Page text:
- Rachel Kruzel, Territory Sales Director, Texthelp
- Length of Session: 1-hr
- Format: Lecture
- Expertise Level: Beginner
- Type of session: General Conference
Providing accessible course materials can be challenging and time consuming. Between the acquisition, remediation and distribution of materials, institutions need an easier, more time efficient process given the variety of file types and educational environments where course content lives today. This session will discuss how Texthelp tools interact with and help students reach varied types of content while supporting institutions as they remediate content and provide accommodations to learners.
Course content is becoming more complex and varied each year. Given the robust development of technology, these essential pieces of the curriculum come in a variety of places and file formats: printed and digital textbooks, journal articles, websites, learning management systems, third party websites, PDFs, ePubs, documents, and more. Each of these file types and content hubs must be accessible and be able to interact with the text-to-speech tool that a student with a disability uses. Due to the continued focus on doing more with less in higher ed paired with an increase in the number of students accessing support through the Disability/Accessibility Resource Office, professionals are struggling to keep up with the demand expected of them when it comes to accessible course materials. A more user-friendly and time-efficient process is needed for the sustainability of our institutions and our offices both today and in the future.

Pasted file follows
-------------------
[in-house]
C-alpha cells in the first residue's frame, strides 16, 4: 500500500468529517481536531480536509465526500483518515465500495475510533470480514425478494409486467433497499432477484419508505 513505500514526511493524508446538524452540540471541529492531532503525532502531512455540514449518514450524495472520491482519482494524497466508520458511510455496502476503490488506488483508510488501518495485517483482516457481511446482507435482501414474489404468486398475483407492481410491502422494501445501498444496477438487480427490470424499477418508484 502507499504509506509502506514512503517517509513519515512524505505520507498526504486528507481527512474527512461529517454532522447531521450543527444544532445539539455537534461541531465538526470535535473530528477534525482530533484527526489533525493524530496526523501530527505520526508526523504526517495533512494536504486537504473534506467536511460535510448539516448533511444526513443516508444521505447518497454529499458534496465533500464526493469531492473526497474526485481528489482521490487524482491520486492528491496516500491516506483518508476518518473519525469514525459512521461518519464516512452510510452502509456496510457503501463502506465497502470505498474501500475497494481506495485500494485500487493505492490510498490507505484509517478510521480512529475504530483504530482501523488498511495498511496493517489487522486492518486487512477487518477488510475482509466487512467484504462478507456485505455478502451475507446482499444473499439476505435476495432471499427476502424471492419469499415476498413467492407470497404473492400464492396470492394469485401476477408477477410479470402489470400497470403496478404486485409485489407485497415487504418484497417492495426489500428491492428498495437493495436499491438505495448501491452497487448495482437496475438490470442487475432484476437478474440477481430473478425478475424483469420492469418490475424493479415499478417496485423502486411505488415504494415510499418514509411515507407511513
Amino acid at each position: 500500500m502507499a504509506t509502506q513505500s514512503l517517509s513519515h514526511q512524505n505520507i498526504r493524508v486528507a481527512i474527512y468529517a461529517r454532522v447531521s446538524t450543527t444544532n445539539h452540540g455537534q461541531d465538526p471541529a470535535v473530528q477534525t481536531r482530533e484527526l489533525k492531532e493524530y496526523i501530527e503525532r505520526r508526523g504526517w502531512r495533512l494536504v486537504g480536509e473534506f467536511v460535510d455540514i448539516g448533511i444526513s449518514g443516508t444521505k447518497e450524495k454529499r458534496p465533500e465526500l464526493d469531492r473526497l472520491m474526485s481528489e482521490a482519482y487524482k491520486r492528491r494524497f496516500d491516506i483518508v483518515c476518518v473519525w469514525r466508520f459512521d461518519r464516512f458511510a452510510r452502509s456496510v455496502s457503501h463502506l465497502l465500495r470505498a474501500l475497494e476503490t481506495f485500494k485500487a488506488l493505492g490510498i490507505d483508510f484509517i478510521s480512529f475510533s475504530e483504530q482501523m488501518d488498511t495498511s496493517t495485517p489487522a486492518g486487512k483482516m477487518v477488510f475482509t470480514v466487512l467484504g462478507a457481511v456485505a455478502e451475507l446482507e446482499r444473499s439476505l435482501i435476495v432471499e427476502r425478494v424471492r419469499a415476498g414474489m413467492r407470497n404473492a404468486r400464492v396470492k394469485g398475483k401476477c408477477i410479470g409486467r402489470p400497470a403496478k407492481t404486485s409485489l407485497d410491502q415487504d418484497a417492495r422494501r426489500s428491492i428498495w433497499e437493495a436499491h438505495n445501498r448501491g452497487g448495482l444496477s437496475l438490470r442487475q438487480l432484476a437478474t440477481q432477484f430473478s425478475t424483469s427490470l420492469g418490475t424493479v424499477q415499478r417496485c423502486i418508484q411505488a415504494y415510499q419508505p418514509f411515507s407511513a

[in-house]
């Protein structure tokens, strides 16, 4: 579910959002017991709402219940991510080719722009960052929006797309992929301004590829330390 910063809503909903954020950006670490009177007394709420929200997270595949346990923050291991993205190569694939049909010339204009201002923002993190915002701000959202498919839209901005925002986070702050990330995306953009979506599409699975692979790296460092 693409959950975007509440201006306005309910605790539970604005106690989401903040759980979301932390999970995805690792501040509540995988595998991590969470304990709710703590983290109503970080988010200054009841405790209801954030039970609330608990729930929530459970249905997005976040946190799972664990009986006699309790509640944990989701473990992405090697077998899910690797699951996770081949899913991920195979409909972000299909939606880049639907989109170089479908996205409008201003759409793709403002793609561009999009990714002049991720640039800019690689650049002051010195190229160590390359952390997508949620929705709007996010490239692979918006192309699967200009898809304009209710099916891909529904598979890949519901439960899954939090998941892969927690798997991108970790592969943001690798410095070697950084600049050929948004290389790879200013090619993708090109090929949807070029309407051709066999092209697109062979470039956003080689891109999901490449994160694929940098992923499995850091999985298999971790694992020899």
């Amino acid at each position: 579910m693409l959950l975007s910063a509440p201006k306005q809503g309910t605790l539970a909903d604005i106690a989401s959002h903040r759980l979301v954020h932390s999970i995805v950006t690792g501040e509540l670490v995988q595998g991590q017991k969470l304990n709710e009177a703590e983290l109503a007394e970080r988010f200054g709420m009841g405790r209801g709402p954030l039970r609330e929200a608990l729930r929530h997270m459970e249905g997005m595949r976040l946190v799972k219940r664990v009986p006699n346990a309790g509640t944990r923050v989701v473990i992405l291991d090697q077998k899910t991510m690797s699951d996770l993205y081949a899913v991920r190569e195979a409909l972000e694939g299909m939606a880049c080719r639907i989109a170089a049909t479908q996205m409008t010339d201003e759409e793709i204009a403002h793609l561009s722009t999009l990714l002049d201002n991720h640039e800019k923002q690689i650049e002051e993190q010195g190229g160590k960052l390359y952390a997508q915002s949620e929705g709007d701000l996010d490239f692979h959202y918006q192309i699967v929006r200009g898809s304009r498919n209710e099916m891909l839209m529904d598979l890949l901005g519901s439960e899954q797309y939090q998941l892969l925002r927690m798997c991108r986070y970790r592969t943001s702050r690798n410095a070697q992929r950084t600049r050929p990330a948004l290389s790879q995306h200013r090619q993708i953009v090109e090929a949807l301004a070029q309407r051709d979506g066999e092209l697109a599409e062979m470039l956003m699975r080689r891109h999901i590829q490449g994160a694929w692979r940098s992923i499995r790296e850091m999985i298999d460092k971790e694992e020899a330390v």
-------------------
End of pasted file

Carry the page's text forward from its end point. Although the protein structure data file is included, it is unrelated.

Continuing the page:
This session will focus on how Texthelp tools can augment and support the process of creating, providing, and consuming accessible course materials through the lens of both professionals and students on campus. Attendees will learn how students can independently gain access to the myriad of course content formats and online environments by using Read&Write and OrbitNote. Through the use of these tools and their direct interaction with course content, campuses will see a decrease in need for post-production remediation of course content. For those creating STEM materials such as faculty or content remediators, Equatio provides a quick and easy process to make content accessible to all learners including those with learning disabilities or who are blind/low vision. Through the use of these tools, professionals can focus their time on key files, formats, or complex content while students will have increased levels of independent access to their course content in all the places they work and learn.
- Students with disabilities need tools in order to effectively and efficiently interact with course content.
- The evolution of campus processes around accessible course content should be sustainable moving forward.
- Technology exists to support the ease of access and the creation of accessible course content campuswide.
Cognitive/Learning, Psychological, Vision
Accessible Educational Materials, Alternate Format, Assistive Technology, Uncategorized, Universal Design for Learning
Rachel Kruzel, ATP, is the Territory Sales Director for Texthelp supporting Minnesota, Wisconsin, Iowa, Illinois, and Missouri. She is a RESNA Certified Assistive Technology Professional. Rachel spent ten years working as an Assistive Technology Specialist in Disability Resource Offices at two colleges and universities in Minnesota. During her time in higher ed, she built and developed assistive technology programs at both schools, as well as coordinated the provision of accommodations. At both institutions, she helped to lead the campus’ digital accessibility initiatives and EIT Committee. Rachel is a national expert in the areas of assistive technology, digital accessibility, alternative format course materials, and accommodation provision around testing and notetaking. Rachel presents both regionally and nationally on these topics and others, as well as consults with students, parents, schools, and organizations.